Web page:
Wide Extraterritorial Scope
Like the GDPR, the proposed legislation would have wide extraterritorial scope. In particular, providers exporting AI-enabled products and services into the EU would be covered and would need to implement the requirements put forward in the EC Proposal. Moreover, the proposed legislation extends to providers and professional users of AI systems outside the EU if the system’s output is used within the EU.31
Key Differences From the European Parliament’s Recommendations
The EC Proposal differs in several important ways from the recommendations the European Parliament adopted in October 2020. Parliament would not ban specific AI practices as the Commission proposed.32 On the other hand, Parliament defined high-risk somewhat more expansively (covering sectors and not just uses),33 and it suggested requiring high-risk AI not to “interfere in elections or contribute to the dissemination of disinformation” or cause certain other social harms.34 Parliament also proposed that all conformity assessments be performed by approved third parties while the Commission would allow providers of certain types of high-risk AI to assess themselves.35 Moreover, Parliament included an individual right to redress for violations and whistleblower protections,36 which the Commission did not. Any of these proposals could find their way into the final legislation that ultimately is adopted.
Parliament also recommended separate legislation amending the civil liability regime for AI systems.37 An earlier Commission report had indicated such changes might be necessary,38 so its proposed legislation may be forthcoming.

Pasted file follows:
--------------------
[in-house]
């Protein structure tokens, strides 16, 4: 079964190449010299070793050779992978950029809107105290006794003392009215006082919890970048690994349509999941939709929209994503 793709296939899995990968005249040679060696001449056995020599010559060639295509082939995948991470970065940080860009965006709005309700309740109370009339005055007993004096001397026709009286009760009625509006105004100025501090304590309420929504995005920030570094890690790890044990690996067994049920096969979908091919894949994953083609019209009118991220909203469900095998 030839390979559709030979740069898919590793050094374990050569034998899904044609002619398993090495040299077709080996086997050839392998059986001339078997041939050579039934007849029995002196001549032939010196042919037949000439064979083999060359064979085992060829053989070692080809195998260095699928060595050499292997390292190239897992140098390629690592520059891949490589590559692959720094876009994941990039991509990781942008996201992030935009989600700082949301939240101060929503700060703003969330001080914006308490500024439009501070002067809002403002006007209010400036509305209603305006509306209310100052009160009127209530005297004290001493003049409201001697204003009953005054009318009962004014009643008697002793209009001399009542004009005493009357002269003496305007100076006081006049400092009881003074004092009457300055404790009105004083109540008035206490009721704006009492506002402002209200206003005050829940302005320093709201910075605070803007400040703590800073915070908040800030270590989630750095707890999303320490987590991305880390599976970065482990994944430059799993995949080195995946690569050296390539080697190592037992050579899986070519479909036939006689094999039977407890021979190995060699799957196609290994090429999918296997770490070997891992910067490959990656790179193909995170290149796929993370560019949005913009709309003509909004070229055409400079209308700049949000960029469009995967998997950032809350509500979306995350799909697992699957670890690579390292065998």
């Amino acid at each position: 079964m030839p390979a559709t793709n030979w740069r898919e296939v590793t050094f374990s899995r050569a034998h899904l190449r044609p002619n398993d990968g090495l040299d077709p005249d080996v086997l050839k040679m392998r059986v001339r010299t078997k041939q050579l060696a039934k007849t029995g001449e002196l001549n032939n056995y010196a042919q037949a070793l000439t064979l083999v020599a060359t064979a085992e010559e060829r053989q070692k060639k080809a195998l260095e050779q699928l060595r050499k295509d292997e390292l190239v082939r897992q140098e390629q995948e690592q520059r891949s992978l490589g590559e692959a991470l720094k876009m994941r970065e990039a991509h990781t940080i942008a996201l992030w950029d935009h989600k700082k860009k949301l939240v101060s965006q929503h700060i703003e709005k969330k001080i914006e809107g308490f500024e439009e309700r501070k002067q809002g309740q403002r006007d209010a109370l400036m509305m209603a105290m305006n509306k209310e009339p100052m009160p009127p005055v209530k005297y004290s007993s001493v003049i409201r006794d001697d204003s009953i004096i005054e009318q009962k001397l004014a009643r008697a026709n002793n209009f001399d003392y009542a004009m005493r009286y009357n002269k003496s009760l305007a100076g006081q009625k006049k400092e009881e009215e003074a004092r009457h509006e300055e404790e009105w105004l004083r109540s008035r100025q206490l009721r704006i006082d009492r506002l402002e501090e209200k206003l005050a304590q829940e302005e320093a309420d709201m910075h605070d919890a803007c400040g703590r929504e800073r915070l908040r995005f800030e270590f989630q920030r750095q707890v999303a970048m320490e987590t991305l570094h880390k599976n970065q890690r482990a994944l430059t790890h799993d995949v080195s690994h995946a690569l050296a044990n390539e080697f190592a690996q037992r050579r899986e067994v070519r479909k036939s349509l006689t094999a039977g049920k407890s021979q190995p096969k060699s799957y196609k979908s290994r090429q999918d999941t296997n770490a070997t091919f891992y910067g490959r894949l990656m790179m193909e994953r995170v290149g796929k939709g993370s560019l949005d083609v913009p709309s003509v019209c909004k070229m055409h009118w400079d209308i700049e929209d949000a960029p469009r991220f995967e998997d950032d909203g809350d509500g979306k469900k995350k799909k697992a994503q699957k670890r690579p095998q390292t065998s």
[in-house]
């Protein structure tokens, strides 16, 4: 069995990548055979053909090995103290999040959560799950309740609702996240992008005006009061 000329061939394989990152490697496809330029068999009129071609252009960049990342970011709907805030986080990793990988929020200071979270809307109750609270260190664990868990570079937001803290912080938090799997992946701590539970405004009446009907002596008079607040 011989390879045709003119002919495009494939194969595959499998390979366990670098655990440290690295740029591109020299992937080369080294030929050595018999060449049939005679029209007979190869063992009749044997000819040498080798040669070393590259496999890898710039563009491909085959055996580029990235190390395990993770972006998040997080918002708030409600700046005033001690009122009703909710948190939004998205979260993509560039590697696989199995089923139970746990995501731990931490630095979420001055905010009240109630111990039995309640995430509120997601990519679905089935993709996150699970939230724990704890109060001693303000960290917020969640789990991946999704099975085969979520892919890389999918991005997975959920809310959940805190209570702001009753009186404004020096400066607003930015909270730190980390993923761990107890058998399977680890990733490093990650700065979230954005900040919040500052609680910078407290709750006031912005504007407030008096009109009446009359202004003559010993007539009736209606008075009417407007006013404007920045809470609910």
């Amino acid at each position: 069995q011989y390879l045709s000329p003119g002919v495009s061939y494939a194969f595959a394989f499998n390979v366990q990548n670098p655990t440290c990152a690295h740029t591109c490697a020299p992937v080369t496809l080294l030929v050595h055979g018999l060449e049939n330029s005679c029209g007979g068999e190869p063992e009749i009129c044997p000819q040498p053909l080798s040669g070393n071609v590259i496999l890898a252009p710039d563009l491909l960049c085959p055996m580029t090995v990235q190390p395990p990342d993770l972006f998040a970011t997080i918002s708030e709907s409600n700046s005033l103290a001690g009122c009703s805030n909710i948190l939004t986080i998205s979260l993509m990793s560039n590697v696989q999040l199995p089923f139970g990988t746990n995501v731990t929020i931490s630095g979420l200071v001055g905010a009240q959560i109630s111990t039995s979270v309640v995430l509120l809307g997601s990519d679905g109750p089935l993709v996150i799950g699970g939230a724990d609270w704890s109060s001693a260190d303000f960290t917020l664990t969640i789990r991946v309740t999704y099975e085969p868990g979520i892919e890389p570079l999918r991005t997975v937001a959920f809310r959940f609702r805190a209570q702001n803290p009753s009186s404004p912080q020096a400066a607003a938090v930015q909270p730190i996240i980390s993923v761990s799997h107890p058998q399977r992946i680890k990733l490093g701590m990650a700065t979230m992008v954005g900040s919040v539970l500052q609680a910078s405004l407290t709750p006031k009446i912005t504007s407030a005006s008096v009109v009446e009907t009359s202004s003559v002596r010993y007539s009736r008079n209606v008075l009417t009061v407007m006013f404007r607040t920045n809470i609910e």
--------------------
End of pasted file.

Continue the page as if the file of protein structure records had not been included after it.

The EC Proposal marks a major milestone for AI. It would be “the first-ever legal framework on AI.”39 The EC Proposal will now be subject to standard legislative procedures in the Parliament and the Council of the EU, which will probably be lengthy and complex, as befits the subject. Once the final text is adopted and enters into force, most of its provisions will start applying 24 months later.40
Given the proposed legislation’s broad imposition of obligations and wide extraterritorial reach, companies all along the AI value chain should monitor the legislation’s evolution and start planning for compliance, regardless of their geographic location. Interested businesses—especially those with existing or planned operations that cannot comply with the EC Proposal—have an opportunity to influence the final legislation by contributing their views in the public consultation ending on July 6, 2021.41
We will continue to monitor developments with this EU legislation and other efforts to regulate AI. We invite you to watch for our further publications in this fast-moving area.